On the other side, in case of extensive lesions or relapse, a radical surgery approach with resection of the involved bone and following reconstruction with autogenous bone grafts or free grafts is necessary. In our work we will focus exclusively on the description of the surgical treatment (Resection and Reconstruction) and after that on implant rehabilitation.

Materials and Methods

Case Report

In 2008, a 37-year-old female patient has been invited to be observed in order to examine a suspect jaw lesion. Clinical examination showed an expansion of buckle cortical in the symphysis area; with a radiographic examination it has been possible to identify an extended, multi-lobed radiolucent lesion with undefined borders (Figure 1); the TC image showed an inhomogeneous lesion extended from the lower right canine to the lower left molar (Figures 2 & 2a). The lesion had already reached the bone cortical in some areas, while it had already invaded the soft tissue. So, it has been decided to execute a punch biopsy and a fibrosis dysplasia has been identified thanks to a histological analysis (Figures 3 & 3b).

Figure 1: Radiographic examination.

Figure 2: TC image.

Figure 2A: TC image.

Figure 3: Biopsy.

Figure 3A: Biopsy.

Figure 3B: Biopsy.

In October 2009, she underwent a lower jaw resection on the left side, affected by the lesion, at the Unit of Maxillofacial surgery Prof. Brusati [3-18]. At the same time the resection site has been rebuilt through an iliac crest auto graft (Figures 4 & 4a). Despite the success of the auto graft, it was still persisting a problem about missing teeth from the lower right canine to the first left molar (Figure 5). Given the patient’s young age and the need to substitute the missing teeth, it has been decided to proceed with a rehabilitation using osseointegrated implants. In January 2010, three implants have been placed (Bego®Semados); following the elevation of a mucoperiosteal flap with a crestal incision (Figure 6), the drilling preparation for implant osteotomy sites have been prepared with the help of a surgical guide. The right position of the implants has been verified through alignment pin (Figure 7); three implants have been inserted having a diameter of 3.75 or 4mm, and length of 13mm (Figure 8). The flap was accurately sutured with 4-0 silk (Figure 9).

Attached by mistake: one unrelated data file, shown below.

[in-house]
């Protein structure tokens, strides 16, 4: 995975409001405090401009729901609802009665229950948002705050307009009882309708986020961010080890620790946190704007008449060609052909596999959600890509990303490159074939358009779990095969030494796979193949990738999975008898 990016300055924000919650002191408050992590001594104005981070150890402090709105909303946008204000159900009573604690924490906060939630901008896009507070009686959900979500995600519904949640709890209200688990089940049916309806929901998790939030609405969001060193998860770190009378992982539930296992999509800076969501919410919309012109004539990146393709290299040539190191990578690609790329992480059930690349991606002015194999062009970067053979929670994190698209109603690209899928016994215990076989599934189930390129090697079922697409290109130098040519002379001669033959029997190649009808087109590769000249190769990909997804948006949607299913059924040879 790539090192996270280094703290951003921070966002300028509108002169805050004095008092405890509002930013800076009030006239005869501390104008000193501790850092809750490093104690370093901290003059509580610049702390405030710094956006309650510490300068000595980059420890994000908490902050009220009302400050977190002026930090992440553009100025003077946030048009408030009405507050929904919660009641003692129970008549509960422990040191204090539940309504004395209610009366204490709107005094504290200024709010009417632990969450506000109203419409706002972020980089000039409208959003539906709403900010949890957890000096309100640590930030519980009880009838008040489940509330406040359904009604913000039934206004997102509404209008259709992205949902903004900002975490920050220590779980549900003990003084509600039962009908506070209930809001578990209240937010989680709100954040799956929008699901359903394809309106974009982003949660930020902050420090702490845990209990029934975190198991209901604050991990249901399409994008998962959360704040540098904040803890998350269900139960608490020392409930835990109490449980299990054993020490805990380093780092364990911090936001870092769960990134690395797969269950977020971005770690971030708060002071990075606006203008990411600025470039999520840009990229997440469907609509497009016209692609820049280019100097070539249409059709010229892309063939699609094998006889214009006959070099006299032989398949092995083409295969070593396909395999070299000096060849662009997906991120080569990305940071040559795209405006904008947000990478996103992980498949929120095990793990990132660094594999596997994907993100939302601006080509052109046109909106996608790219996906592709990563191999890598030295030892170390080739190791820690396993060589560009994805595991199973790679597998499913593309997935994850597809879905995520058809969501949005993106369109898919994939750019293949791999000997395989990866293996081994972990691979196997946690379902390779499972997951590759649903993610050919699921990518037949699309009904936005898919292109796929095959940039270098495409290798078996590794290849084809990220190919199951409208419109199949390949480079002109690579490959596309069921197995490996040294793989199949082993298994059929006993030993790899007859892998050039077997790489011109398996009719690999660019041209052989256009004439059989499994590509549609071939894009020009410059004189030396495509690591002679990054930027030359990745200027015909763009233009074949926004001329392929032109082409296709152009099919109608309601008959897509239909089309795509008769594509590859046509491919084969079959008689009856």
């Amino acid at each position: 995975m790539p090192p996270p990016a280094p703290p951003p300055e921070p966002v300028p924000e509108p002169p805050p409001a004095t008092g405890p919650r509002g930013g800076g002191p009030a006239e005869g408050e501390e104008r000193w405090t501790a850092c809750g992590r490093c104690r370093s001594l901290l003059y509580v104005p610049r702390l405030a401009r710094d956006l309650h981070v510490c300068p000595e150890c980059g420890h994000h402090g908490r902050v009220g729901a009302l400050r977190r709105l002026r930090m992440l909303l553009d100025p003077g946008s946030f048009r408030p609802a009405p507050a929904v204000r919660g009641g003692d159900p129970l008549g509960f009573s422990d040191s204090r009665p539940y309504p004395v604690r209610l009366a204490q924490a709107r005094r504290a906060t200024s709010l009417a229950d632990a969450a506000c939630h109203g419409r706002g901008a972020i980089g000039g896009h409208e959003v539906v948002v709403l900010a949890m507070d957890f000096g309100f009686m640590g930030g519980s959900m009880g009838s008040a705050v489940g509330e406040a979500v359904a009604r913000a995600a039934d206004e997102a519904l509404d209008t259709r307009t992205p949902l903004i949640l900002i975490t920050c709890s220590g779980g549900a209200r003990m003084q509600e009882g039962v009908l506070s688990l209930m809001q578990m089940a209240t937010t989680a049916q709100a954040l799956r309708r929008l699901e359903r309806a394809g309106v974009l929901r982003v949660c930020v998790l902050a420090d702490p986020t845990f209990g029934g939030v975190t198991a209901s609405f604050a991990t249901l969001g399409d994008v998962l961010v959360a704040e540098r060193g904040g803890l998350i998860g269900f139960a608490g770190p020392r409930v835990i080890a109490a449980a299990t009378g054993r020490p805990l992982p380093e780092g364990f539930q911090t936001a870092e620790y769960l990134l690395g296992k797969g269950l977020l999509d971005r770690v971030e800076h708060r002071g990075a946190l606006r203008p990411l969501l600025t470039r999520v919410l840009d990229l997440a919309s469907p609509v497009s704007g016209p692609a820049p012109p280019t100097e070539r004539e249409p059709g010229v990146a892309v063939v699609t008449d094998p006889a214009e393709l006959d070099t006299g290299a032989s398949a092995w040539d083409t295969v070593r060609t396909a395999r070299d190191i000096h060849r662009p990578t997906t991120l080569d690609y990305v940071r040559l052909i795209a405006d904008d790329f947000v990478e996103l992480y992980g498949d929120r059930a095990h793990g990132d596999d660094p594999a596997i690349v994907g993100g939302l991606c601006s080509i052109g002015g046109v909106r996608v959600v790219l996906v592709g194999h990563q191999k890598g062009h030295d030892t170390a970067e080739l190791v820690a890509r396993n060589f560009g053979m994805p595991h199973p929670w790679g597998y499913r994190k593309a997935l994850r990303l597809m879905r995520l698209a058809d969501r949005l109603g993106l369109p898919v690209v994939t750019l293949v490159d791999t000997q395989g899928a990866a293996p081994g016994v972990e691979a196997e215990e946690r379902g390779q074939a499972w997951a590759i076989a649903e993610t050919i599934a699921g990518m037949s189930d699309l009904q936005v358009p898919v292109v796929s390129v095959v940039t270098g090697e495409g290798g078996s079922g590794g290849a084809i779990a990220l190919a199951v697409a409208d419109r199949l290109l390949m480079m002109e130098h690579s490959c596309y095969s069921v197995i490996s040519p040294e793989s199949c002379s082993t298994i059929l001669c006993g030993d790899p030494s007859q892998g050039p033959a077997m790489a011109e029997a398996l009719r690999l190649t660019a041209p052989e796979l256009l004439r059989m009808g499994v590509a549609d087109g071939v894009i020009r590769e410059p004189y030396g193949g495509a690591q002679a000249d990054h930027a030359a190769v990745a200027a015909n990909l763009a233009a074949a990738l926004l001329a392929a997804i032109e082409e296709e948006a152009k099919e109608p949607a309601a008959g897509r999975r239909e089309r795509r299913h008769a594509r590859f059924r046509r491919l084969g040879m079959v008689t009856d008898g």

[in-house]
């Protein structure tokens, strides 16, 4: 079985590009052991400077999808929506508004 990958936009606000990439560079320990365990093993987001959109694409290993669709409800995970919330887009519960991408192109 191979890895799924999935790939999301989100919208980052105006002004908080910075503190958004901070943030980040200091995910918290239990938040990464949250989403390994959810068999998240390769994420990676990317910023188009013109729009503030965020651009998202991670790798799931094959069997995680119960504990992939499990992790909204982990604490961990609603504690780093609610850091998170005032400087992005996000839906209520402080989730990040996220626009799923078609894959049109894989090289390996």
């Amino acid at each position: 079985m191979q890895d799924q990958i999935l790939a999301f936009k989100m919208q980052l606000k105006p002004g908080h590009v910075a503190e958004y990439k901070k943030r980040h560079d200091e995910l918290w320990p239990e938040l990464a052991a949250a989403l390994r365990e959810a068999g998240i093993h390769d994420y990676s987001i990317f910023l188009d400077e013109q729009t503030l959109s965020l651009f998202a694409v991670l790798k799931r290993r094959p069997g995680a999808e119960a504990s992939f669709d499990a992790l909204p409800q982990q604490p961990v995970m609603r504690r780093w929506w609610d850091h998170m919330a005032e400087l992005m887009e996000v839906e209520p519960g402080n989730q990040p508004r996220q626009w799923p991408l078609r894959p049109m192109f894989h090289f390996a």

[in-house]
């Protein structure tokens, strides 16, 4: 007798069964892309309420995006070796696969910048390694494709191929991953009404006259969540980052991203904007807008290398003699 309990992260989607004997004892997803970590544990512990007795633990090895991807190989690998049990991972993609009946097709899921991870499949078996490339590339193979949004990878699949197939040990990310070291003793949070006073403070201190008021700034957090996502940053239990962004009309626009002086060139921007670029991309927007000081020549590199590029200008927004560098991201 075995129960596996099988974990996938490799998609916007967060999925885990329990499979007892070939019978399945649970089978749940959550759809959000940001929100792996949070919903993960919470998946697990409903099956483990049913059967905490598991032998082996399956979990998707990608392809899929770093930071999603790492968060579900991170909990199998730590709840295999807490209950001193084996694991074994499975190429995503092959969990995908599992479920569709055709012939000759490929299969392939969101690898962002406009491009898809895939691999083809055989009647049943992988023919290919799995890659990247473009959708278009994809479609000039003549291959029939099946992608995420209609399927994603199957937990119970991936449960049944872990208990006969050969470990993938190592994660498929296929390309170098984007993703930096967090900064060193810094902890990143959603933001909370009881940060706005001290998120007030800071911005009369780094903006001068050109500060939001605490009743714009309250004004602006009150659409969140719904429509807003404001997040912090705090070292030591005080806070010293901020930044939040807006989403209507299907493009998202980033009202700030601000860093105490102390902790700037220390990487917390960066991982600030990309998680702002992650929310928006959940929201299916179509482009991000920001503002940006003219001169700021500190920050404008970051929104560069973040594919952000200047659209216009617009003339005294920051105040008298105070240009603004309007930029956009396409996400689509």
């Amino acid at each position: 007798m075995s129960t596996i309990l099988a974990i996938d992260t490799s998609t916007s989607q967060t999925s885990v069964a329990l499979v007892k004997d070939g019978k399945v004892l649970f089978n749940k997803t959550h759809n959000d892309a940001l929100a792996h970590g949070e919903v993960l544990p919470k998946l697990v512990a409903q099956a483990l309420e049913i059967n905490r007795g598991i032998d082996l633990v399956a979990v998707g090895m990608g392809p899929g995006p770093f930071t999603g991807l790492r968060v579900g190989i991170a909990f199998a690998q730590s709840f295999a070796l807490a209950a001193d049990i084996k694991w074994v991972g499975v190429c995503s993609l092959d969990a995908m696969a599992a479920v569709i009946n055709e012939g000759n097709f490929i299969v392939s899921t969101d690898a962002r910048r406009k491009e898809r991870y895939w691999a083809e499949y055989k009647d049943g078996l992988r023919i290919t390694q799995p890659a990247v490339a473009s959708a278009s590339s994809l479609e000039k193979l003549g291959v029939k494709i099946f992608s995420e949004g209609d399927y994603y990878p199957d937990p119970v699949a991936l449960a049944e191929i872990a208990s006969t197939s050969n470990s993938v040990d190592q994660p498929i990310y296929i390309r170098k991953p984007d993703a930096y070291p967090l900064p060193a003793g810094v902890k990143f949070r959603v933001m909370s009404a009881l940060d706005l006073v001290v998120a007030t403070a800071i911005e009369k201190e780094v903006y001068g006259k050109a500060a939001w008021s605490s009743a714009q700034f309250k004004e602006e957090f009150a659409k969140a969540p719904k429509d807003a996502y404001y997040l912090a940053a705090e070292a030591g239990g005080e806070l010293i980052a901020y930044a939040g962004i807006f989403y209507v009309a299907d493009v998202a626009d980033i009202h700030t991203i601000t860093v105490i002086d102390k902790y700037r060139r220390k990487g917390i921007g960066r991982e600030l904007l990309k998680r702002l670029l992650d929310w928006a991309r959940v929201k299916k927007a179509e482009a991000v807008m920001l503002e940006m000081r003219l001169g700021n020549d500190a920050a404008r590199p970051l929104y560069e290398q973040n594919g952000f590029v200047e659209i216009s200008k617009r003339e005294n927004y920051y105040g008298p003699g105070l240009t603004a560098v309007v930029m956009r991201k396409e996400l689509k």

Figure 4: Iliac crest autograft.

Figure 4A: Iliac crest autograft.

Figure 5: Post reconstruction.

Figure 6: Crestal incision.

Figure 7: Implants placement.

Figure 8: Implants placement.

Figure 9: Suture.